'We Need to Know Why Wales Is So Slow to Take Broadband' Country Is Falling Behind Rest of UK, Warns Tech Firm Boss
Byline: Sion Barry Business Editor
A GREATER understanding of why many small businesses and consumers in Wales are shunning the use of broadband services is needed, according to an Ofcom advisory committee member in Wales.
Simon Gibson, who recently stood down as a member of the regulator's UK consumer panel where he represented Wales, said that the biggest issues in terms of broadband usage were now on the demand as opposed to the supply side.
More than 90% of the UK now has access to broadband services.
However, after a period of rapid expansion in Wales, latest research published by Ofcom shows that between 2007 and 2008 the number of households subscribing to broadband services rose by only 3% to reach 45% of households.
However, for the UK as whole it rose by 12% to reach 57%. The Welsh figure was the lowest of all four nations of the UK, behind Northern Ireland at 52%, Scotland at 53% and England at 58%.
In the South Wales Valleys household take-up is as low as 34%.
Essex-born Gibson said: "For Wales the big issue is why people have stopped taking it up, as it has slowed right up. People have been up-sold services, but many have not taken up any services, either because they cannot afford it or see it as an irrelevance."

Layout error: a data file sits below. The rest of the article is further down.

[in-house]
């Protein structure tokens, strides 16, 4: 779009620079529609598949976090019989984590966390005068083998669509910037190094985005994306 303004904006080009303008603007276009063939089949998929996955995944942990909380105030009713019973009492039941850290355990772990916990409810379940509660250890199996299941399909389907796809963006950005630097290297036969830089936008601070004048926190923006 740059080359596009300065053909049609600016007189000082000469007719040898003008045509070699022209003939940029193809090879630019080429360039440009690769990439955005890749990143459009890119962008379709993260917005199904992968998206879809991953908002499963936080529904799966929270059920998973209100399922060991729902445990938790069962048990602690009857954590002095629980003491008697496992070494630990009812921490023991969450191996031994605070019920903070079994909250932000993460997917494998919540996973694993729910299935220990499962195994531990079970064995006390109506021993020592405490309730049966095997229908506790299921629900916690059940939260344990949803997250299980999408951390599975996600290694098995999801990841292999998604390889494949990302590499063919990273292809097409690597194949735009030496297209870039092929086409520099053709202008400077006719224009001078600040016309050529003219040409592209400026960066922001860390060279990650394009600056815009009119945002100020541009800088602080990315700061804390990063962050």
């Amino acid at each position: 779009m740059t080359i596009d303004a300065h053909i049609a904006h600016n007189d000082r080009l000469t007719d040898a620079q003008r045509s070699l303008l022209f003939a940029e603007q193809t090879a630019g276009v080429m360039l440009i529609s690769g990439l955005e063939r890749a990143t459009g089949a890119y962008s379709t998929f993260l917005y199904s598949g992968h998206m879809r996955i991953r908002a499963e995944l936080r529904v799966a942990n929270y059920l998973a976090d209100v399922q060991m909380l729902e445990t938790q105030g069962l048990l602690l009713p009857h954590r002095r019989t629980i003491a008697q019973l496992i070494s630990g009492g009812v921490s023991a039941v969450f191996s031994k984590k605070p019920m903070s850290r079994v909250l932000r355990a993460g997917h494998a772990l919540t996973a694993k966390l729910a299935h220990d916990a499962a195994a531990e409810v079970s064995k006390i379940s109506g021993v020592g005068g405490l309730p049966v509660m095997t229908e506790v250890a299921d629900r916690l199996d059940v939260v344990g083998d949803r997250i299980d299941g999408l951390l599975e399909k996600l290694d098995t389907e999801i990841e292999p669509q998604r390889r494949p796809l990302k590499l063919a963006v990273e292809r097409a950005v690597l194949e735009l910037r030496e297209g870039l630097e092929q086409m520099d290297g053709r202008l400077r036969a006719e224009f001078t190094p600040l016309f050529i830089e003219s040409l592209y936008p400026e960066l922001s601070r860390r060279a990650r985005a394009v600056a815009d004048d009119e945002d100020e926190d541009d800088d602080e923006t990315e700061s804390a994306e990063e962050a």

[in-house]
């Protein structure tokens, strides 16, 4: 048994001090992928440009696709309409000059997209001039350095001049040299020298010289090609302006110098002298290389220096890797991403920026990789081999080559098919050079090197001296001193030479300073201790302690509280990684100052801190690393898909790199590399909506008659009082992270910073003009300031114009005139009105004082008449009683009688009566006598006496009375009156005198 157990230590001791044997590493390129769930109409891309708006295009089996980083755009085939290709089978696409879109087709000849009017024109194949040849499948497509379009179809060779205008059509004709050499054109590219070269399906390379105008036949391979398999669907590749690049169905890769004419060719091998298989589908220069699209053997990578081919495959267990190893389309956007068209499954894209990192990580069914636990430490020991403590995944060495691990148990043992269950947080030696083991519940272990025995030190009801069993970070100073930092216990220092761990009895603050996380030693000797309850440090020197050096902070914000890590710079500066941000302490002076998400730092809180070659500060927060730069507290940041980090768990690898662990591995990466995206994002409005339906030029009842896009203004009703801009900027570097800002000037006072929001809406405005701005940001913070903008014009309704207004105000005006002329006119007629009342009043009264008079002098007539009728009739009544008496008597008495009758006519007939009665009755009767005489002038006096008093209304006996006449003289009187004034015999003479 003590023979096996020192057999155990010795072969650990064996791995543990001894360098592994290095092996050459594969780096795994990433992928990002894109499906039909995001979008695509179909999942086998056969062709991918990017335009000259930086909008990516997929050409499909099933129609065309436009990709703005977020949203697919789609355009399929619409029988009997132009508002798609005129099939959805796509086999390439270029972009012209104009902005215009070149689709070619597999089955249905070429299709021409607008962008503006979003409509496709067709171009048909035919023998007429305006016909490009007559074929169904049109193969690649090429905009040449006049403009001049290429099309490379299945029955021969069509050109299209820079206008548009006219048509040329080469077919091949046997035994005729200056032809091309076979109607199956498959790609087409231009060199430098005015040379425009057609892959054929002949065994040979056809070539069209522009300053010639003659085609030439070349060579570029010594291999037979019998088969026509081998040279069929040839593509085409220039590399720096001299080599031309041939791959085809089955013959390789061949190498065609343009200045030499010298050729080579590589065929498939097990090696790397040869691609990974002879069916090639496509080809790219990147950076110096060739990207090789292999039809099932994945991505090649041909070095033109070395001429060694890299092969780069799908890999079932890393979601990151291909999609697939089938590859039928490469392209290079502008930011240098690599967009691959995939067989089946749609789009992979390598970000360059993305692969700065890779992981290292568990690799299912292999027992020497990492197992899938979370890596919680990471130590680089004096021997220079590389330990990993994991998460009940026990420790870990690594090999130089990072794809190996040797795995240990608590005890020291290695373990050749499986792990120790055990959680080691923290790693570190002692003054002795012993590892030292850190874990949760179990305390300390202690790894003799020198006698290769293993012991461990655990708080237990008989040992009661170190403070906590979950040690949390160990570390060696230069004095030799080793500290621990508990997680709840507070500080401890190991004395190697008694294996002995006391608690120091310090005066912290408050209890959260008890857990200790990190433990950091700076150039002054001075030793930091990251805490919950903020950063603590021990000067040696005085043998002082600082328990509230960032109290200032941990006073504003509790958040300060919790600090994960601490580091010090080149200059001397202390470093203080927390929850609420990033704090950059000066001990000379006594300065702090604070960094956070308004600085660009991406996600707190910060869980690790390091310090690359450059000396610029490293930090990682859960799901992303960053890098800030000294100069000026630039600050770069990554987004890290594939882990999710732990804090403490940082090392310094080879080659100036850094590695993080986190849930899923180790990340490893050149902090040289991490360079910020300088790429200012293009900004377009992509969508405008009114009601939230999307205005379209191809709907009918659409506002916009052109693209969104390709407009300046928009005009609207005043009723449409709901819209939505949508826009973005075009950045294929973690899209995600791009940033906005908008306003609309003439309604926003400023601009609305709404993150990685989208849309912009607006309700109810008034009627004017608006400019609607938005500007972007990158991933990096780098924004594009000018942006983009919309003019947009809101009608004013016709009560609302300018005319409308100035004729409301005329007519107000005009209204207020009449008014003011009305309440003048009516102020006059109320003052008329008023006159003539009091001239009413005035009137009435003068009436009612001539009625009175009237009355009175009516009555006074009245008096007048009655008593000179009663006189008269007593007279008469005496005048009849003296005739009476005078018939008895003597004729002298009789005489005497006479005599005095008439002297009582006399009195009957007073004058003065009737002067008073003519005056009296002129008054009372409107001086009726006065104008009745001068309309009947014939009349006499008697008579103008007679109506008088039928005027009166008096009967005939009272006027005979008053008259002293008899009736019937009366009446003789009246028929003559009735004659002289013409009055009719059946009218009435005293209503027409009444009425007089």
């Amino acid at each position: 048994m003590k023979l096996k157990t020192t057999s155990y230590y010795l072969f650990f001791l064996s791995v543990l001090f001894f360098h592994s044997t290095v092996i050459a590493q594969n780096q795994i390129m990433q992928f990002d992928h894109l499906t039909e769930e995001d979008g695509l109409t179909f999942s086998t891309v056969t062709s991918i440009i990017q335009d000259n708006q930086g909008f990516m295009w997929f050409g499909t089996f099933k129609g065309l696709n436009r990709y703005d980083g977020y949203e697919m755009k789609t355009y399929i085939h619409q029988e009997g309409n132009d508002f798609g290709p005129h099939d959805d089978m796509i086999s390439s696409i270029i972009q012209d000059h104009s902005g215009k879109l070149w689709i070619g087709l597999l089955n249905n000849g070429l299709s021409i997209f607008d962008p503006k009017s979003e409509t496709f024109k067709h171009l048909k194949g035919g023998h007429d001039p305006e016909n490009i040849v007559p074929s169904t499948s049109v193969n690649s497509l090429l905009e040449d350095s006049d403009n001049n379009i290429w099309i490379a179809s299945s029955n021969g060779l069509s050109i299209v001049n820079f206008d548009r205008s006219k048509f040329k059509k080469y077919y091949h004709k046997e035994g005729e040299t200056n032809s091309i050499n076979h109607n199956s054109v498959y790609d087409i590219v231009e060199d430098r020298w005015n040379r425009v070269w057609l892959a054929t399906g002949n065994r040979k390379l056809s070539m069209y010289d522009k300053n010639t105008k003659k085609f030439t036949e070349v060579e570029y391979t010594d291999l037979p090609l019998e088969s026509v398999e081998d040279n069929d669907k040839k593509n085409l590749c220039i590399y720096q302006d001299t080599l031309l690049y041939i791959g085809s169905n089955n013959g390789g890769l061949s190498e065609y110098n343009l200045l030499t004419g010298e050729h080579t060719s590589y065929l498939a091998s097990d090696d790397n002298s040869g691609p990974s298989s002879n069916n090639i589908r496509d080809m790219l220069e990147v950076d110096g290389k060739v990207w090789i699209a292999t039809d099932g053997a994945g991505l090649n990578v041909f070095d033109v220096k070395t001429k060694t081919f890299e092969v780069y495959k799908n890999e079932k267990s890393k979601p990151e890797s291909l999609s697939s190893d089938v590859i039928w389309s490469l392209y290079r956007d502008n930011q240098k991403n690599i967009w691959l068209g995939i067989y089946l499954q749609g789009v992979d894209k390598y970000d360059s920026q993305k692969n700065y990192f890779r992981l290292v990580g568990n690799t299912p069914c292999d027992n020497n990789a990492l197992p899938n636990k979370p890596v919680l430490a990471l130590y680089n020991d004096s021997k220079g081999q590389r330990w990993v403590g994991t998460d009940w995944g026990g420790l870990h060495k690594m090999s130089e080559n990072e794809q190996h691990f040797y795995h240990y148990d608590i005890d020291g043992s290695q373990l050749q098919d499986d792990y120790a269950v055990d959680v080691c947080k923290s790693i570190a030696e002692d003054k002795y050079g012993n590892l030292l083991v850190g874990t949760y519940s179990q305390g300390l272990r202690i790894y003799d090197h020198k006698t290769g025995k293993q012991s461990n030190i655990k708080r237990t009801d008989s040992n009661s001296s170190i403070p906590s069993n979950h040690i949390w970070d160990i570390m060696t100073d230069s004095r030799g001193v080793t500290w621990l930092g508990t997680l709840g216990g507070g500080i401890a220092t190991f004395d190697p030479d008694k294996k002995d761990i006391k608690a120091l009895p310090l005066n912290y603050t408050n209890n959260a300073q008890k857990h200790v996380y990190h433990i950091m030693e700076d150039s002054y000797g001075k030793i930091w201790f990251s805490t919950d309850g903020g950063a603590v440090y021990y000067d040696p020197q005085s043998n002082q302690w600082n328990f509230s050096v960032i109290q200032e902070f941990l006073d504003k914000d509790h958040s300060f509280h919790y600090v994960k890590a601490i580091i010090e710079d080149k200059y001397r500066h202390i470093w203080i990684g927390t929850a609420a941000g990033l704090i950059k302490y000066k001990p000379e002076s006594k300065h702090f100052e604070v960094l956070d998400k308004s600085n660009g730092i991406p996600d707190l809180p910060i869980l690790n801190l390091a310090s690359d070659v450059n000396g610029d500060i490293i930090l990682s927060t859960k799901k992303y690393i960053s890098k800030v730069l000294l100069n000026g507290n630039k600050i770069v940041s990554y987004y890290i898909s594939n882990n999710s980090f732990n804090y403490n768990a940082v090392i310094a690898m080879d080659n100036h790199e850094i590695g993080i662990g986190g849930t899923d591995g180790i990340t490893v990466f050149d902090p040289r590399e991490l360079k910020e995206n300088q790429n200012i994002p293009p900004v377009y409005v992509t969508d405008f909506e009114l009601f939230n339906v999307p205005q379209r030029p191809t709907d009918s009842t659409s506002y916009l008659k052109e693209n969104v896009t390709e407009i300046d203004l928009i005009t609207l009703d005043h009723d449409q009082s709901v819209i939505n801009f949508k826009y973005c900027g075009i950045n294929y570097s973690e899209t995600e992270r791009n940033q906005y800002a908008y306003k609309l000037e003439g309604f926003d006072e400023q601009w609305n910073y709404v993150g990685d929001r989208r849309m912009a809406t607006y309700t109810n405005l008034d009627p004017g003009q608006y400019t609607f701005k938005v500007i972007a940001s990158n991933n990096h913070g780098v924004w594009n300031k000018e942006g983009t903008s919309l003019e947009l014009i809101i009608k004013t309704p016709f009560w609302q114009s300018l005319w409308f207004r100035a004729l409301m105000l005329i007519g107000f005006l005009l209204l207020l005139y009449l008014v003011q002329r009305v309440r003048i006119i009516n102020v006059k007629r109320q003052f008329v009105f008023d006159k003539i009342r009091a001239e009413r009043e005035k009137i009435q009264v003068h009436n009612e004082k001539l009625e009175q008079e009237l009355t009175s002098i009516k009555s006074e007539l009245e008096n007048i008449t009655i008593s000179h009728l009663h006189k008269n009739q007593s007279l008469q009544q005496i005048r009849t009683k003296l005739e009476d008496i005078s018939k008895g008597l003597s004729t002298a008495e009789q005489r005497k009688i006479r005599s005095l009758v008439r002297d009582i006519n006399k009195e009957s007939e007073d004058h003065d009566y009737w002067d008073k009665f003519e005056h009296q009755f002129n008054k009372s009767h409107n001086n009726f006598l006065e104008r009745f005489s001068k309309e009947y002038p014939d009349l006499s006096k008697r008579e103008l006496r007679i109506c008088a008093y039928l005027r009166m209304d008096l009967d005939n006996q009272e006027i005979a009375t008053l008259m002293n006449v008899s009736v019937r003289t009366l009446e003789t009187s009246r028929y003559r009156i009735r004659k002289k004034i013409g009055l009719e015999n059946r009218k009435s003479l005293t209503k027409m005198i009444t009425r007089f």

The chief executive of technology investment fund Wesley Clover said there were clear educational issues linked to broadband take-up.
He said: "There is a question as to whether children in education who don't have access to broadband are disadvantaged against those who do."
Mr Gibson said it was also vital to understand why many SMEs in Wales - the vast majority of which employ 10 or less - were not using broadband as a commercial tool.
He added: "There are fantastic thriving SMEs in Wales that use the internet as a sales channel. But there are many that don't, or have not even thought about doing so.
We need to understand more as to why they are not."
In his Digital Britain report former Ofcom chair and now Communications, Technology and Broadcasting Minister Lord Carter said a universal service obligation of two megabit per second broadband for the whole country should be an initial target. …